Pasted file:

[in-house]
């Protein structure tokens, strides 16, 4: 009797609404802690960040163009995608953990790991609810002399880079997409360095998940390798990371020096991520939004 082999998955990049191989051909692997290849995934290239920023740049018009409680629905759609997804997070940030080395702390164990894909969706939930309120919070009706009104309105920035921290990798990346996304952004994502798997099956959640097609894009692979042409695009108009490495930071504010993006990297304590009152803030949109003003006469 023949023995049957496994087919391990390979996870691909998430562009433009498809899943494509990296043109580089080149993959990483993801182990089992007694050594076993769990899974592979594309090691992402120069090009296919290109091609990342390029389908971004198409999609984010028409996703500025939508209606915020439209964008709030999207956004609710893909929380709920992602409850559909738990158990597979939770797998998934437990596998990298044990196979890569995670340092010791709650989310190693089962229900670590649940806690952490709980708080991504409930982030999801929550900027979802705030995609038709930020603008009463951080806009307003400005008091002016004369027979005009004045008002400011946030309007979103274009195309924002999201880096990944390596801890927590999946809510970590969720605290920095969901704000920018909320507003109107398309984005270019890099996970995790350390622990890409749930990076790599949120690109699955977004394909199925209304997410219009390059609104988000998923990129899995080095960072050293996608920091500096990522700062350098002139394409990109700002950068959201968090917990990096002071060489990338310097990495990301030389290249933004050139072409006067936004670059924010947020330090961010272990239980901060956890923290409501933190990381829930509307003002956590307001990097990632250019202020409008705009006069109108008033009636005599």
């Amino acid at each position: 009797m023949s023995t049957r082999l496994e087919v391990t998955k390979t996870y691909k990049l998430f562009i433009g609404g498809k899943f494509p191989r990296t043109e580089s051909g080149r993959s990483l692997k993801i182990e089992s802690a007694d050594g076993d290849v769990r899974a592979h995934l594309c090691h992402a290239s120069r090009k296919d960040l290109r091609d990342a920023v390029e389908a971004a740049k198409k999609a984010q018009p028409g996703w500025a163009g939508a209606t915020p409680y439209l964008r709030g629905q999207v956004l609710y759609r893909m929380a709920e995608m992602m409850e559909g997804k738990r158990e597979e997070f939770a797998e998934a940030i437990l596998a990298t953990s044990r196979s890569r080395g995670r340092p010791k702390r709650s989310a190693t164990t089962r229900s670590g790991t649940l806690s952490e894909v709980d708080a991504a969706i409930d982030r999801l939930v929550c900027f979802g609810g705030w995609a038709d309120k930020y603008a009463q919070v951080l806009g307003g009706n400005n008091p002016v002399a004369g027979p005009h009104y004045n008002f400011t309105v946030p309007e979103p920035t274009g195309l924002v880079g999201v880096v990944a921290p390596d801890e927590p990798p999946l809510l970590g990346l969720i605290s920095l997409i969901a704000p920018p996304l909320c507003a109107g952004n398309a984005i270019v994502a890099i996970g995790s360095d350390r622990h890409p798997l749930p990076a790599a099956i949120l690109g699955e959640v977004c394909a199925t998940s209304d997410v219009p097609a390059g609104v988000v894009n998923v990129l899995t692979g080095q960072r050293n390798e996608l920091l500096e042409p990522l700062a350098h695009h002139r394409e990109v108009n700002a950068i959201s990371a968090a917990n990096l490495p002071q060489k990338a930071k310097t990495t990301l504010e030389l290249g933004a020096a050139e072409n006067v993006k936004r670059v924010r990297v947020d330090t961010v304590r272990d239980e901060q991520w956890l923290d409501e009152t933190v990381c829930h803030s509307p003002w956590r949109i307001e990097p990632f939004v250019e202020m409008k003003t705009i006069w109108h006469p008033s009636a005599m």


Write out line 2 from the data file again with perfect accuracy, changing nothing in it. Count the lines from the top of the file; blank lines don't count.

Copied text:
């Protein structure tokens, strides 16, 4: 009797609404802690960040163009995608953990790991609810002399880079997409360095998940390798990371020096991520939004 082999998955990049191989051909692997290849995934290239920023740049018009409680629905759609997804997070940030080395702390164990894909969706939930309120919070009706009104309105920035921290990798990346996304952004994502798997099956959640097609894009692979042409695009108009490495930071504010993006990297304590009152803030949109003003006469 023949023995049957496994087919391990390979996870691909998430562009433009498809899943494509990296043109580089080149993959990483993801182990089992007694050594076993769990899974592979594309090691992402120069090009296919290109091609990342390029389908971004198409999609984010028409996703500025939508209606915020439209964008709030999207956004609710893909929380709920992602409850559909738990158990597979939770797998998934437990596998990298044990196979890569995670340092010791709650989310190693089962229900670590649940806690952490709980708080991504409930982030999801929550900027979802705030995609038709930020603008009463951080806009307003400005008091002016004369027979005009004045008002400011946030309007979103274009195309924002999201880096990944390596801890927590999946809510970590969720605290920095969901704000920018909320507003109107398309984005270019890099996970995790350390622990890409749930990076790599949120690109699955977004394909199925209304997410219009390059609104988000998923990129899995080095960072050293996608920091500096990522700062350098002139394409990109700002950068959201968090917990990096002071060489990338310097990495990301030389290249933004050139072409006067936004670059924010947020330090961010272990239980901060956890923290409501933190990381829930509307003002956590307001990097990632250019202020409008705009006069109108008033009636005599």